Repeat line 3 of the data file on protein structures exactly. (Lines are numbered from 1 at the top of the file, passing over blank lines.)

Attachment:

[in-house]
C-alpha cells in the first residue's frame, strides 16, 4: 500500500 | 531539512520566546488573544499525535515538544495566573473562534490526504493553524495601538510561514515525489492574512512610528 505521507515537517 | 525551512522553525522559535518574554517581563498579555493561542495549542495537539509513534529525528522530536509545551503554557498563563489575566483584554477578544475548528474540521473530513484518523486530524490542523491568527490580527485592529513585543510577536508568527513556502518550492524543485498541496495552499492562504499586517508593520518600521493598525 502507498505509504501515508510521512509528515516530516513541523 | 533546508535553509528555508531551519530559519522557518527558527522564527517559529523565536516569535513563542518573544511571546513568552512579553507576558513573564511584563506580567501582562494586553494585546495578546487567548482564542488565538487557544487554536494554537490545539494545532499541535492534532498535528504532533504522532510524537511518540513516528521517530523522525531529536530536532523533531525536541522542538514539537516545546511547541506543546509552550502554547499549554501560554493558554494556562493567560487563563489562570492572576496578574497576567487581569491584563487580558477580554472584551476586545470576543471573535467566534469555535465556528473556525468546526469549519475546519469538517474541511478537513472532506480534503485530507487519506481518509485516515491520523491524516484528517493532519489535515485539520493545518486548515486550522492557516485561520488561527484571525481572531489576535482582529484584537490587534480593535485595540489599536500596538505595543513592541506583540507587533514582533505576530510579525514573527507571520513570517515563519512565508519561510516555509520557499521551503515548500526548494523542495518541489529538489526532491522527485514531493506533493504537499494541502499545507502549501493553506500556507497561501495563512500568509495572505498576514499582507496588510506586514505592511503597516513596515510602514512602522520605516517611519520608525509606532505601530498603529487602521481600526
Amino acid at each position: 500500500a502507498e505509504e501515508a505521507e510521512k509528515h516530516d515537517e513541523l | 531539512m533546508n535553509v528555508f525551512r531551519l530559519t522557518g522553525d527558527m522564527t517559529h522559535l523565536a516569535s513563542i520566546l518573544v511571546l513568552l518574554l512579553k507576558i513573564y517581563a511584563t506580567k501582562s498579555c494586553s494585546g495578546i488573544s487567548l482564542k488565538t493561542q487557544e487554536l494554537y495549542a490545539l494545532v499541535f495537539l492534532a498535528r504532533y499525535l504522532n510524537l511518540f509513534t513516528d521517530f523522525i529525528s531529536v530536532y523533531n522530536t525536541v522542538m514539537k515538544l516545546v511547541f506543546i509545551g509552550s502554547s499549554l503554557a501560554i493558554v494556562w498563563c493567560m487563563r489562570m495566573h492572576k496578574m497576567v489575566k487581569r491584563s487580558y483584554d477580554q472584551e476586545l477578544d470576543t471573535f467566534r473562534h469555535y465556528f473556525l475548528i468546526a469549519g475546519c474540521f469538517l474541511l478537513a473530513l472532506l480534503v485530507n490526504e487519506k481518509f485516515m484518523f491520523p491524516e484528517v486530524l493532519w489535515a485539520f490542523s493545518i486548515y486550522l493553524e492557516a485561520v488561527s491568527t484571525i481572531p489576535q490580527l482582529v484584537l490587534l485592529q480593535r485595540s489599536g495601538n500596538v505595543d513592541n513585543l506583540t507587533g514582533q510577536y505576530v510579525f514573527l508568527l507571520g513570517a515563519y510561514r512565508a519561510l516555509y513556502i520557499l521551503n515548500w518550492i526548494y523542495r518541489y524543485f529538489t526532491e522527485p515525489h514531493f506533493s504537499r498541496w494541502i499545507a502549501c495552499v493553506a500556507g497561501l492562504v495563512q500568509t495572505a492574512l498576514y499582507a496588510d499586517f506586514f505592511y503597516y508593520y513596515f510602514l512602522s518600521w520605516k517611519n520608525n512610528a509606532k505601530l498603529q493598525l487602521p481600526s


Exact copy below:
Amino acid at each position: 500500500a502507498e505509504e501515508a505521507e510521512k509528515h516530516d515537517e513541523l | 531539512m533546508n535553509v528555508f525551512r531551519l530559519t522557518g522553525d527558527m522564527t517559529h522559535l523565536a516569535s513563542i520566546l518573544v511571546l513568552l518574554l512579553k507576558i513573564y517581563a511584563t506580567k501582562s498579555c494586553s494585546g495578546i488573544s487567548l482564542k488565538t493561542q487557544e487554536l494554537y495549542a490545539l494545532v499541535f495537539l492534532a498535528r504532533y499525535l504522532n510524537l511518540f509513534t513516528d521517530f523522525i529525528s531529536v530536532y523533531n522530536t525536541v522542538m514539537k515538544l516545546v511547541f506543546i509545551g509552550s502554547s499549554l503554557a501560554i493558554v494556562w498563563c493567560m487563563r489562570m495566573h492572576k496578574m497576567v489575566k487581569r491584563s487580558y483584554d477580554q472584551e476586545l477578544d470576543t471573535f467566534r473562534h469555535y465556528f473556525l475548528i468546526a469549519g475546519c474540521f469538517l474541511l478537513a473530513l472532506l480534503v485530507n490526504e487519506k481518509f485516515m484518523f491520523p491524516e484528517v486530524l493532519w489535515a485539520f490542523s493545518i486548515y486550522l493553524e492557516a485561520v488561527s491568527t484571525i481572531p489576535q490580527l482582529v484584537l490587534l485592529q480593535r485595540s489599536g495601538n500596538v505595543d513592541n513585543l506583540t507587533g514582533q510577536y505576530v510579525f514573527l508568527l507571520g513570517a515563519y510561514r512565508a519561510l516555509y513556502i520557499l521551503n515548500w518550492i526548494y523542495r518541489y524543485f529538489t526532491e522527485p515525489h514531493f506533493s504537499r498541496w494541502i499545507a502549501c495552499v493553506a500556507g497561501l492562504v495563512q500568509t495572505a492574512l498576514y499582507a496588510d499586517f506586514f505592511y503597516y508593520y513596515f510602514l512602522s518600521w520605516k517611519n520608525n512610528a509606532k505601530l498603529q493598525l487602521p481600526s